Forrest Lin talks to Gary Locke about his ambassadorship to China.
Gary Locke has served in a variety of roles in the public service, as Governor of Washington State, US Secretary of Commerce, and most recently, United States Ambassador to China. Since former Ambassador Locke has been busy with various endeavors, I conduct a phone interview with him to discuss highlights of his career in public service, especially his experiences representing the US in China. From the other end of the phone comes Locke’s firm and welcoming voice.
As an Asian American in American politics, Locke is proud of his origins and aware of the special role he is playing. His family’s humble beginning in the country dates back to over 100 years ago, when his grandfather immigrated to Washington State to work as a houseboy. Locke notes that the Governor’s mansion is only one mile away from where his grandfather worked, and jokes – as he has done before in other interviews – that it took his family 100 years to move one mile. Locke voices his belief that the journey his family took reflects a quintessential experience shared by Americans of all backgrounds.
I note that Locke attended Yale College (JE ’72) at the height of the Vietnam War, one of the most volatile time periods in recent American history, and ask if his experiences at Yale influenced him to serve in public office. Locke acknowledges that it was at Yale, amid the tension and tumult of the Civil Rights movement, as well as the Vietnam War, that he first felt a calling to help push for social change and progress.
Without a doubt, one of the highlights of Locke’s career is his ambassadorship to China. Locke proudly remarks that it was an incredible experience to represent America in this bilateral relationship and an honor to be the first US Ambassador to China of Chinese descent. I can feel his excitement and sense of accomplishment on the other end of the line.
Locke enthusiastically recounts the increase in Chinese tourism to the US and the further enhancement of bilateral economic relationships during his tenure. Locke famously made it easier for Chinese citizens to obtain US visas, decreasing the waiting time despite a 70% increase in demand. He believes that the boost in tourism has truly fostered more people-to-people exchange and offered greater opportunities for the American economy.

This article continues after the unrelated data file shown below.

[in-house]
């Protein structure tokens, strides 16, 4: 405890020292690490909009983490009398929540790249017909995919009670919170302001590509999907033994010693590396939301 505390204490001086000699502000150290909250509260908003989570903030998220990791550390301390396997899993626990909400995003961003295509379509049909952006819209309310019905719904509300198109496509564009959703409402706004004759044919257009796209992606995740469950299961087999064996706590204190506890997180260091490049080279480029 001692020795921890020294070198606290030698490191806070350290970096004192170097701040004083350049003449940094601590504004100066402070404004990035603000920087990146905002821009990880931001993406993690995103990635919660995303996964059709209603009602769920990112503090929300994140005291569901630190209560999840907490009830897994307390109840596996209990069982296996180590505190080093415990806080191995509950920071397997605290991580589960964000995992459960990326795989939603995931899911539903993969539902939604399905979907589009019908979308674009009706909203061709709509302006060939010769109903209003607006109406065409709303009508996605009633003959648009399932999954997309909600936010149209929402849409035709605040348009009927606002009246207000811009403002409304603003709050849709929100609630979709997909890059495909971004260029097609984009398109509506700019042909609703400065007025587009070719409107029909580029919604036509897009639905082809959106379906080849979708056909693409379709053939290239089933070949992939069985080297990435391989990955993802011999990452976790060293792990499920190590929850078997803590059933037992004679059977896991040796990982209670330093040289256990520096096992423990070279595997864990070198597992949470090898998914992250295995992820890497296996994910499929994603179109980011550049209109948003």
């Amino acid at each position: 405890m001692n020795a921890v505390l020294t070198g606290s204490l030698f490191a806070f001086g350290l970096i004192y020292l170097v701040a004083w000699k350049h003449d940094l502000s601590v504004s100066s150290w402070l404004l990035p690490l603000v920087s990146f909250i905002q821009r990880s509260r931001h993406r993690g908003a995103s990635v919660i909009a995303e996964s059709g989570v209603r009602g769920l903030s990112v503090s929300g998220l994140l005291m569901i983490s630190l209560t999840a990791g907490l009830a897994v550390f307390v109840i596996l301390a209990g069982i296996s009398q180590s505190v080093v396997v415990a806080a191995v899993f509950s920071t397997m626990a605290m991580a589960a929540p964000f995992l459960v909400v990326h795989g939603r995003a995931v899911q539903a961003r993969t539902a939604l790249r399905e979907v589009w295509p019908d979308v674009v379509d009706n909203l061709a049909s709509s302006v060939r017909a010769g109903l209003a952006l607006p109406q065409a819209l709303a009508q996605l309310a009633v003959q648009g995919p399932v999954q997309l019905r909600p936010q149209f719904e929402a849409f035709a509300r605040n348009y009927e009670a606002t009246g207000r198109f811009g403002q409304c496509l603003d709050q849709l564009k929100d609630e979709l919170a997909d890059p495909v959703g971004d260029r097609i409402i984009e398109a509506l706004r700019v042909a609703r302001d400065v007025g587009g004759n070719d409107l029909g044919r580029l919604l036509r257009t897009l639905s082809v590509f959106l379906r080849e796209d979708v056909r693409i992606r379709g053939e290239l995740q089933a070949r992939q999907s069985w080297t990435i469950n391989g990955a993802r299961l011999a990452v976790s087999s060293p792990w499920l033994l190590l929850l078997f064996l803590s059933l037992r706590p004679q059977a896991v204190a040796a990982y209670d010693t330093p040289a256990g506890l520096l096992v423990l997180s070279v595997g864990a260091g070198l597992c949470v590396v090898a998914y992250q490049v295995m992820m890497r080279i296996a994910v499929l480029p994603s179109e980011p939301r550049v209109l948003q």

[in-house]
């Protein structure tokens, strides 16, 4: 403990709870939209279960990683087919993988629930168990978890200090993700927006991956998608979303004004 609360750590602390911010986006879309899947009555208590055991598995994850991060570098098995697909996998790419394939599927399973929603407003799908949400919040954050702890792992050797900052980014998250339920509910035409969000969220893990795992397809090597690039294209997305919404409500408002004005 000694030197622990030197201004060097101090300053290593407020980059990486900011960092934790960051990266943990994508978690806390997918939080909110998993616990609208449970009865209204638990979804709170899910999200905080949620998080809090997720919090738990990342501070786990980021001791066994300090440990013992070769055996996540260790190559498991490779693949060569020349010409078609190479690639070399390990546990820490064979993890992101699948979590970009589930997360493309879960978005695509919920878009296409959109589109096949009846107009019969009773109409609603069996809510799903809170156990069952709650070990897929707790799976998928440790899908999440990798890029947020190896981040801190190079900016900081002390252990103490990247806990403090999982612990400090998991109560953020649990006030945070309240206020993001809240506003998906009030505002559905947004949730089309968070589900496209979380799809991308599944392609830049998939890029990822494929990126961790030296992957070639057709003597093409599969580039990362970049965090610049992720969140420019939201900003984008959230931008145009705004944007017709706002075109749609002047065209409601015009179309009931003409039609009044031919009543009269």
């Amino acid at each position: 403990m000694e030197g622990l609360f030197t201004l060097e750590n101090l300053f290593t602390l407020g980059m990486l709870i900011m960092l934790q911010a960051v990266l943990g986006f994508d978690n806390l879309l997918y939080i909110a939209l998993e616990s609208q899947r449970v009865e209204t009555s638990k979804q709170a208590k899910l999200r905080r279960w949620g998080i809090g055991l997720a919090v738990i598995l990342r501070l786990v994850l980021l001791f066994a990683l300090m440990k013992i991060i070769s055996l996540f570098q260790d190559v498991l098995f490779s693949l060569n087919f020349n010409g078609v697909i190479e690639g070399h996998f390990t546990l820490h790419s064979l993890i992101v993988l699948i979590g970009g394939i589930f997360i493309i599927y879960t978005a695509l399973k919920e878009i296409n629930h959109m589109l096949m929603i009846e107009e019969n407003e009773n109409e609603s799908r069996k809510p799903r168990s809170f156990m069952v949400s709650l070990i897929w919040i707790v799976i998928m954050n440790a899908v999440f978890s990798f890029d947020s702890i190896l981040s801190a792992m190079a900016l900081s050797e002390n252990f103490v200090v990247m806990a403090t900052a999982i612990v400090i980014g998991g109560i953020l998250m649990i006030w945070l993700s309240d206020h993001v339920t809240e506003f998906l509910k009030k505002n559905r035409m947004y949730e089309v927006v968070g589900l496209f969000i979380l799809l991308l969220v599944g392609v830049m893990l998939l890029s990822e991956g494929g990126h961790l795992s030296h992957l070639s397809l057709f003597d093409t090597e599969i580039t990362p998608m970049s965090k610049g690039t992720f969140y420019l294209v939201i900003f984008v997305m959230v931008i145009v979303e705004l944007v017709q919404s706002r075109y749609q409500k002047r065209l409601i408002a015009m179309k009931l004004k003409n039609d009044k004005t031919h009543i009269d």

In addition to improving tourism, Locke is particularly proud of increasing awareness about human rights issues during his ambassadorship, namely the management of the Chen Guangcheng case. Chen is a self-taught lawyer and human rights activist who served a sentence on charges of disturbing the peace for filing forced abortion cases against Chinese local government officials. Even after his release from prison, Chen was kept under house arrest until he managed to escape to the American embassy in Beijing. Locke led a team that negotiated for his fair treatment in China, and he is especially appreciative of the efforts of other U.S. officials at the embassy and the State Department. Locke also recounts his meetings with various human rights and activist groups all across China, including Uighurs in Xinjiang and Buddhists in Tibet.
Locke then shifts gears to another one of his accomplishments as ambassador. He is delighted to have raised awareness about air pollution in China, increasing the number of Particulate Matter (PM) indicators at US consulates all across China. These indicators, Locke says, really raised the consciousness of the issue of air pollution among the Chinese people. Consequently, public opinion pressured the Chinese government to acknowledge the seriousness of the problem and to start taking measures, such as publishing air quality data, to further raise awareness and improve air quality. Locke recalls visiting many parts of China and being thanked by random strangers for letting them know about what PM 2.5 is. (PM 2.5 is a measurement of the density of harmful pollutant particles that are smaller than 2.5 micrometers in diameter). He jokes that today, there are more Chinese who know about PM 2.5 than Americans.
Locke’s sincerity is almost tangible when he voices his belief that for Americans to better understand China, they need to live in China, even if just for a few months. This is why Locke ardently advocates on behalf of programs such as the 100,000 Strong Educational Initiative launched by President Obama to have 100,000 Americans studying in China. He points out that most of the challenges that the US and China will face in the future cannot be solved by the Americans or the Chinese alone, so active cooperation between the two countries – by governments, by scientists, and by businesspeople – will be essential. Through the 100,000 Strong Educational Initiative, Locke aims to continue to encourage more Americans to study in China.
Finally, I ask Locke whether he has any plans to return to public office. Locke graciously responds that while he feels incredibly fortunate to have served in such a variety of roles and has thoroughly enjoyed his time in public service, he harbors no plans ever to work in elected office again. He hopes to be involved in helping campaigns, especially the 2016 Presidential campaign, but he has no desire to regain a political position. As for US-China relations, Locke is sure to become an active and lifelong supporter in promoting bilateral relations between the two nation’s governments, businesses, and especially their people.
Forrest Lin is a junior at Yale University and deputy managing editor of the magazine. Contact him at firstname.lastname@example.org.
This article appears in the November 2014 issue of China Hands.